T-Mobile cuts its own TV cord, moves to partner with YouTube TV
T-Mobile US Inc will shut down its TVision live-TV service and offer Google’s YouTube TV at a promotional discount, ending a three-year effort to create a disruptive alternative to cable.
Customers “don't want more streaming services -- they want help buying and navigating the services that already exist,” T-Mobile Chief Executive Officer Mike Sievert wrote in a blog post Monday.
The decision to back out of the crowded streaming market comes just weeks after Sievert said TVision was going to play a big role in the company's plan to enter the broadband market as soon as this month.
“We don't actually even think of TVision as a business,” Sievert said in an interview on March 11. “You know, we think of it as an initiative, an initiative to help us sell home broadband and serve customers.”
As part of the revised plan, T-Mobile will sell YouTube TV to its mobile subscribers for $54.99 a month, which is $10 less than Alphabet Inc.'s Google charges.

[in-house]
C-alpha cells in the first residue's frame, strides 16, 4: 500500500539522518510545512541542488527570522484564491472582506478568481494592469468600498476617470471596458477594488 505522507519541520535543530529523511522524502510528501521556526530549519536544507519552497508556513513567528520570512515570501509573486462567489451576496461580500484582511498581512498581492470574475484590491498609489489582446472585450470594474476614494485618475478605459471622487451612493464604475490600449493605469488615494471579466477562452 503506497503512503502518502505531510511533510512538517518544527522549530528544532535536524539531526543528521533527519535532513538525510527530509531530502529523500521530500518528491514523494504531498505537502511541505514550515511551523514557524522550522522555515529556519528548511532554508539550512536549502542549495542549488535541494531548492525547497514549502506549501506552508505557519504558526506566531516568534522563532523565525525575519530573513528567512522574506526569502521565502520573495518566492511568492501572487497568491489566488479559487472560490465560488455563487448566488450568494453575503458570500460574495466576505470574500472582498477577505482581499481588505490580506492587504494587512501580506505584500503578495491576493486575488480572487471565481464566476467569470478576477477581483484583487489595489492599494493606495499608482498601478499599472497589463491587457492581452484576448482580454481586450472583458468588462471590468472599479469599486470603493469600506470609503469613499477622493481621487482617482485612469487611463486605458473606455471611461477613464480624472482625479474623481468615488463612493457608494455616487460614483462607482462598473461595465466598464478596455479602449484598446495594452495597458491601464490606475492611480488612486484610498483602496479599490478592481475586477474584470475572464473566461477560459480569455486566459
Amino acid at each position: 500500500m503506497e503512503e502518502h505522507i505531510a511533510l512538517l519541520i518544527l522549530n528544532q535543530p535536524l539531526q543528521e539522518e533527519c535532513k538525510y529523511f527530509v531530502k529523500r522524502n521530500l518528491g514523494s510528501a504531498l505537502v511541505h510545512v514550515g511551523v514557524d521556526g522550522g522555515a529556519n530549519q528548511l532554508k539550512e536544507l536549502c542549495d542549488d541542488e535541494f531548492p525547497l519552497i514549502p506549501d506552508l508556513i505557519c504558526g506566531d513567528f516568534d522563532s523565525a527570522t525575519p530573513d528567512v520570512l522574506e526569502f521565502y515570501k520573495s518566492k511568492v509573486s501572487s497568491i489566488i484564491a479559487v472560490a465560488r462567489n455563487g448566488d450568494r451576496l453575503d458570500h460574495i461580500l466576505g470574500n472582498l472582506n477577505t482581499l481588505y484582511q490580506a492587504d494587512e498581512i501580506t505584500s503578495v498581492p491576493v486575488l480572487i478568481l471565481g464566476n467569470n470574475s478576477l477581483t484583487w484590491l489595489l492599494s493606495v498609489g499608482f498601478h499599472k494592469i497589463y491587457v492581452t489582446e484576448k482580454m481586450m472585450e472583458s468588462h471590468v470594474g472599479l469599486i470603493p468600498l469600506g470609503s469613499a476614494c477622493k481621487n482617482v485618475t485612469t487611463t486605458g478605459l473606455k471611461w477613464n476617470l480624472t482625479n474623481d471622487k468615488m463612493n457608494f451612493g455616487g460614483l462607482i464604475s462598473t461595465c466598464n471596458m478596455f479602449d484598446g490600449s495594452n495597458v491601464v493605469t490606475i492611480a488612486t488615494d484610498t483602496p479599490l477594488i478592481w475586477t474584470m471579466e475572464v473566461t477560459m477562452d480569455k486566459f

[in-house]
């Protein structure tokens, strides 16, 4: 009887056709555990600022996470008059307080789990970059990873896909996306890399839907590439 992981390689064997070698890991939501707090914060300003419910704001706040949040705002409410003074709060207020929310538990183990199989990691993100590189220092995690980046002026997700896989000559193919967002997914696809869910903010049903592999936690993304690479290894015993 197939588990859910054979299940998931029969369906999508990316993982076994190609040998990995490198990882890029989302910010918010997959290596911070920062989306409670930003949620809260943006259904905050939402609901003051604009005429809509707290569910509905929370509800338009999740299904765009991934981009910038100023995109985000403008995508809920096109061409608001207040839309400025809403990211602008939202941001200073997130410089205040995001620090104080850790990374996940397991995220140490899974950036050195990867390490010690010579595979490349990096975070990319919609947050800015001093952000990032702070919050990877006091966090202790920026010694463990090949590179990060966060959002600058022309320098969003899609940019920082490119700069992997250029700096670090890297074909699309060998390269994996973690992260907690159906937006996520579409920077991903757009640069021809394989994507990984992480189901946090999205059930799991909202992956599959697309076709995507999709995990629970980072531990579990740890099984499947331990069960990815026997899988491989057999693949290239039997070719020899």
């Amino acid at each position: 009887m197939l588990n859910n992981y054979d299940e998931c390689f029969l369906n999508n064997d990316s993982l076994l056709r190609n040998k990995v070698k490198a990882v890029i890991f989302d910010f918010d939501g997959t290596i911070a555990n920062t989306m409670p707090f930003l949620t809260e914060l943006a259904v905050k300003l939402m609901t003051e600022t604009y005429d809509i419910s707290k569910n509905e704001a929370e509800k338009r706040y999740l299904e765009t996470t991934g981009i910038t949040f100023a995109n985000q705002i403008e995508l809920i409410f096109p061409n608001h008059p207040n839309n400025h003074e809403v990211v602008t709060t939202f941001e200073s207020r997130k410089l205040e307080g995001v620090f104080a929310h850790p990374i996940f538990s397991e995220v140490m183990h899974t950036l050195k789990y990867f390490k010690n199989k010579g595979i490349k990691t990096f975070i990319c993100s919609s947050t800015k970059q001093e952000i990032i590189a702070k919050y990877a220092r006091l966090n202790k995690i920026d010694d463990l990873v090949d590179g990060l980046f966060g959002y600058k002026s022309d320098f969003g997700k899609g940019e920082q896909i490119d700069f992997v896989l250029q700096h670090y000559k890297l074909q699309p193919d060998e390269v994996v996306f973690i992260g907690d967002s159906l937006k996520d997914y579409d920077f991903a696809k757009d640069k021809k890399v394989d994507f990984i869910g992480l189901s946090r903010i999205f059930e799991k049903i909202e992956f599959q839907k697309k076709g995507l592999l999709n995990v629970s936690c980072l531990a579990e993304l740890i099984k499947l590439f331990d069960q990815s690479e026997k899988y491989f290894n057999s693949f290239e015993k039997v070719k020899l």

The company entered the pay-TV business in 2017 with the acquisition of Layer3 TV Inc., a closely held premium-TV subscription service delivered online. The big bundle of channels, priced at $75 to $100 a month, proved to be more of the same service that cable subscribers were fleeing in record numbers.
After hitting some complexities in putting TVision into shape, the project was delayed in 2018. It debuted in 2019 with a set-top box and a $100 price tag, slightly out of step with where TV was headed.
“The pay-TV model isn't broken, it's just changing,” Sievert said earlier this month. “The customer will just abandon the parts of it that don't work for them so fast and move to the parts that do work.”